21st International Conference on Interactive Information Processing Systems (IIPS) for Meteorology, Oceanography, and Hydrology


Providing tailored meteorological services and information on the global level—The Joint Air Force Army Weather Information Network (JAAWIN)

Fritz VanWijngaarden, Northrop Grumman Mission Systems, Bellevue, NE; and R. S. Penc and D. Payne

In recent years, dissemination of meteorological data and tailored weather products has increasingly been accomplished via the Internet. Military users, including the Army and Air Force rely upon the Joint Air Force Army Weather Information Network (JAAWIN) as a primary mode of communicating meteorological data to combat weather teams (CWTs) in the field, to fixed base users, and to mobile operations.

JAAWIN is a web-based interface to the access of meteorological data including text observations, analyses, forecasts, and products tailored to specific purposes. Averaging approximately 8 million hits per month, raw and processed data are distributed to Operational Weather Squadrons, Combat Weather Teams, and users in the field and at fixed base operations. The system is available in unclassified, secret and SCI (Sensitive Compartmentalized Information) environments. Integral to the success of the system is the inclusion of geographic information system (GIS) data. The GIS component enhances visualization of meteorological information by allowing one to overlay geographical and other information for decision-making and planning purposes. Users of the system are able to access these environmental data from nearly any point on the globe, and either display pre-built meteorological products, or alternately, construct custom products by interactively accessing the JAAWIN interface. The interactive nature of JAAWIN allows the user to tailor the information to their specific needs. Information is categorized by geographical region, where users can select from alphanumeric data, TAFs, surface, upper air, numerical model, satellite, space, radar and lightning, and environmental data to view. In addition, an interactive analysis and display (IGrADS) capability provides custom product generation in near real time. Although the primary purpose of this system is to download and view meteorological products, data can also be uploaded to the site, and a subscription service for a number of meteorological parameters provides automated warnings and watches of selected criteria. On-line support is available through the interface.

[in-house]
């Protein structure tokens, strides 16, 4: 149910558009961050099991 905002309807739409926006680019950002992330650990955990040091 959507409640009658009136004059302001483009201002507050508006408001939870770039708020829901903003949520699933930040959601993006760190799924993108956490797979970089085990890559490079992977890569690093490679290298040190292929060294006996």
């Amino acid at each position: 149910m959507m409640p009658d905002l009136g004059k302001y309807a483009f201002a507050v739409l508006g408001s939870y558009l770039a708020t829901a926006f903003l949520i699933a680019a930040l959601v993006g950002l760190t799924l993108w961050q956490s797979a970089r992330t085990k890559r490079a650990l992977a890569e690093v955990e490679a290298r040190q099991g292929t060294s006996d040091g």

Data for JAAWIN is largely derived from enclaves residing at the Air Force Weather Agency, at Offutt Air Force Base. The Global Theater Weather Analysis and Prediction System (GTWAPS) provides global mesoscale numerical modeling support for the Air force and Army. The Satellite Data Handling System processes and disseminates satellite data from most of the geostationary and polar orbiting meteorological satellites, providing global coverage from space. The Cloud Depiction and Forecast System – version 2 (CDFS-II) provides global satellite cloud analysis and forecast capability for aviation and weapon system needs. Products generated by the Space Weather Analysis and Forecast System complete 4-dimensional ‘mud to sun’ weather coverage from the ground to space by including a space weather component.

This paper will describe the capabilities of the present day JAAWIN interface, and the role of the private sector in the development, sustainment and evolution of its capabilities. We will present a high level view of the functionality of this meteorological service, the information technology necessary to accomplish this, and the product tailoring capabilities. We will include a description of the methodology to incorporate GIS to enhance operational utility. Finally we will describe the direction this web portal based dissemination system will likely take in the near future as the combination of government and private sector support and development personnel harness newly available technology and science as it is made available to the operational community.

Poster Session 1, IIPS Poster Session I
Monday, 10 January 2005, 2:30 PM-4:00 PM

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